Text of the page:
As for future catalysts, next year we can expect additional follow up on phase 2b data for the GA program and initiation of enrollment in the second pivotal study in Q1 2020. Data for Zimura in Stargardt disease also is expected at some point in 2020.

Keep in mind that competitor Apellis Pharmaceuticals (APLS) continues to enroll two phase 3 studies (DERBY and OAKS) for GA patients and progress here will be important to monitor as well.

Figure 7: Competitor Apellis' APL-2 FILLY phase 2 data slowed GA growth as well, graph provides point of comparison of mid-stage results (Source: corporate presentation)

On the conference call, management estimated that total expected cost of the second pivotal Zimura trial in GA could range between $30 million to $40 million plus additional external CMC cost for process development validation ranging from $10 million to $20 million (hinted that a partnership is a potential option on the table as well). Regarding market size, AMD is considered the most common cause of visual loss in developed countries with projection of 196 million in 2020 and 288 million in 2040 worldwide. Prevalence of GA in 2020 is estimated to be 1.5 million patients in the US with incidence of around 159,000/year. There are no currently FDA or EMEA approved treatment options available for these patients.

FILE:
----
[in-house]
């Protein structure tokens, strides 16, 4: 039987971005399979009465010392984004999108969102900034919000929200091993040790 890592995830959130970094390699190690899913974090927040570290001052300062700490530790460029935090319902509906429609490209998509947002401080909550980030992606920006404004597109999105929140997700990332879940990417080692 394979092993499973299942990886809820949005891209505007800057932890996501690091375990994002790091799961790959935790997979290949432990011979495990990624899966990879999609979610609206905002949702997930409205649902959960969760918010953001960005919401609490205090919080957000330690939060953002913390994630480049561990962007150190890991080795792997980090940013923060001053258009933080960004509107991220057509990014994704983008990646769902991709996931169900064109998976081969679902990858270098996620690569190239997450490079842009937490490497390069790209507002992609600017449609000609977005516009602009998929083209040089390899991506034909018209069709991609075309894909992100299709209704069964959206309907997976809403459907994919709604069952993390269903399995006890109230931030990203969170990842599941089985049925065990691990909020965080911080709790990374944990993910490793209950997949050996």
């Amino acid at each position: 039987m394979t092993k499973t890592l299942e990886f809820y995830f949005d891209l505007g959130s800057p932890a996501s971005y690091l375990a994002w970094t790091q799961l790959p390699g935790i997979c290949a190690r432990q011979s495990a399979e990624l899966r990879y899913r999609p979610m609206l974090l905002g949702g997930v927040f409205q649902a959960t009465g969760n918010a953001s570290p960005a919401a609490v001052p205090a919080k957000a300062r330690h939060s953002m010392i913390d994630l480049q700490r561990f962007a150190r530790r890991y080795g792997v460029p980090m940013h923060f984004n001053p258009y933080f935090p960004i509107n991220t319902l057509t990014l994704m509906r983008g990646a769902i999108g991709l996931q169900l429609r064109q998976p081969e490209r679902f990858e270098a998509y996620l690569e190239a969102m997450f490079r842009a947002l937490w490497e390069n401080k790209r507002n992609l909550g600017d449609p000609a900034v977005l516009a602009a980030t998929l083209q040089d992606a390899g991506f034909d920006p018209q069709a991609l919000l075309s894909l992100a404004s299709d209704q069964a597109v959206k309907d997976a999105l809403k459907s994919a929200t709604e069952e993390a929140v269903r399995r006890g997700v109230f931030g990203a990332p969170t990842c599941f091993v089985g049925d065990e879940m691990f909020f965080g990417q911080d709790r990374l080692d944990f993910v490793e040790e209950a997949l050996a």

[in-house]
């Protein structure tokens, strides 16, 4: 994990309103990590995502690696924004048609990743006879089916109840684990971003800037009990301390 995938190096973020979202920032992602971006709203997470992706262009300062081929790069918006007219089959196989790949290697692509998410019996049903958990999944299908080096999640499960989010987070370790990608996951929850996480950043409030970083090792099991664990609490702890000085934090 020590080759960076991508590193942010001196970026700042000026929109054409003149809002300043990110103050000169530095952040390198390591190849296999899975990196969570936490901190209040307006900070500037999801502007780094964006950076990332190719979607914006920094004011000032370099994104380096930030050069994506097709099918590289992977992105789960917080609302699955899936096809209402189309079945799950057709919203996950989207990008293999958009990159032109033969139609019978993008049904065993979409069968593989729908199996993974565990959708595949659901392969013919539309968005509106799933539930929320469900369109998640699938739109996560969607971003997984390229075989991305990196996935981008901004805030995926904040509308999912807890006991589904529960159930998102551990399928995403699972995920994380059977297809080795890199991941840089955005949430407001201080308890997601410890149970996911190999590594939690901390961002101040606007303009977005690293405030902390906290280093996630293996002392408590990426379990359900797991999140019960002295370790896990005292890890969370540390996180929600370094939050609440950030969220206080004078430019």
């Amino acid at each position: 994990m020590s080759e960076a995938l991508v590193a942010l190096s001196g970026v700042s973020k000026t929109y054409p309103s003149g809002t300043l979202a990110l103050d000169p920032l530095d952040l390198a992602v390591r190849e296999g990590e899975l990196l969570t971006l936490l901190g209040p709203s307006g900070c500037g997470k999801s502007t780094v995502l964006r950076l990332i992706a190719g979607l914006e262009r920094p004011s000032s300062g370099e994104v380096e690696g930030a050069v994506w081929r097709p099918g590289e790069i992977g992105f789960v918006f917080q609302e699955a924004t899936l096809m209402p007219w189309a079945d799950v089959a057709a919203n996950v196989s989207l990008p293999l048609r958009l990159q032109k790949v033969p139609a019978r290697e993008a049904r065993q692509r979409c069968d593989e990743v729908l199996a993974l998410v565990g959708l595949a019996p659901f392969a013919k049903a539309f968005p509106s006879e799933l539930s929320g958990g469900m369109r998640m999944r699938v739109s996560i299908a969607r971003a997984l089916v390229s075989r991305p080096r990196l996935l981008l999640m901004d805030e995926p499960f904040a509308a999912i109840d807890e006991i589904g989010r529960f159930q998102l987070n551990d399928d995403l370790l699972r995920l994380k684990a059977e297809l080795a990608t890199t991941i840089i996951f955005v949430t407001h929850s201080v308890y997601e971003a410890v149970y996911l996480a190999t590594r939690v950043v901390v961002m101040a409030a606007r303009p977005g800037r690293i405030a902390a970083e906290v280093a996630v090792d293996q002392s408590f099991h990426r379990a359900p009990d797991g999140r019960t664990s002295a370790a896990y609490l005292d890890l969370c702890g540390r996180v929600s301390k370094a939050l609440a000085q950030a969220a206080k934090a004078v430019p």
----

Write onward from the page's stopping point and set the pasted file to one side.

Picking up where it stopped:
As for institutional investors of note, in December Venrock Healthcare Partners acquired a 5.60% stake in the company. While there has been a history of insider sales, President and CEO Glenn Sblendorio has made a few purchases as well (in May, November and December).

As for management lineup, President and CEO Glenn Sblendorio served prior as president and chief financial officer at The Medicines Company (NASDAQ:MDCO) from 2006 to 2016 and before that as executive vice president/chief financial officer of Eyetech Pharmaceuticals (was sold to OSI Pharmaceuticals for over $900 million in cash and stock deal). Chief Financial Officer David Carroll also came over from the Medicines Company. Chief Clinical Operations Officer also served prior at Eytech Pharmaceuticals as Vice President and Senior Vice President of Clinical Research and Development (played a key role in the development and approval of Macugen for the treatment of wet age-related macular degeneration).

To conclude, there are several elements in an investment here that we look for in ROTY (multiple ways to win via Zimura readouts and progression of gene therapy pipeline, good cash position post secondary, experienced management team, a derisking data set in GA, etc). Looking at prior news flow, I wish I had discovered this one earlier in the year when gene therapy programs were in licensed or even entry post Zimura GA data in October. However, even at the present market capitalization of $340 million (EV of around $200 million if cash is backed out), valuation seems to be on the cheap side relative to prospects in GA with additional indications and gene therapy pipeline giving investors long-term optionality. On a note of caution, burden of proof is on the company in detailed data readout for Zimura as well as with longer follow up to show maintained treatment effect and confirm prior data in the second pivotal trial.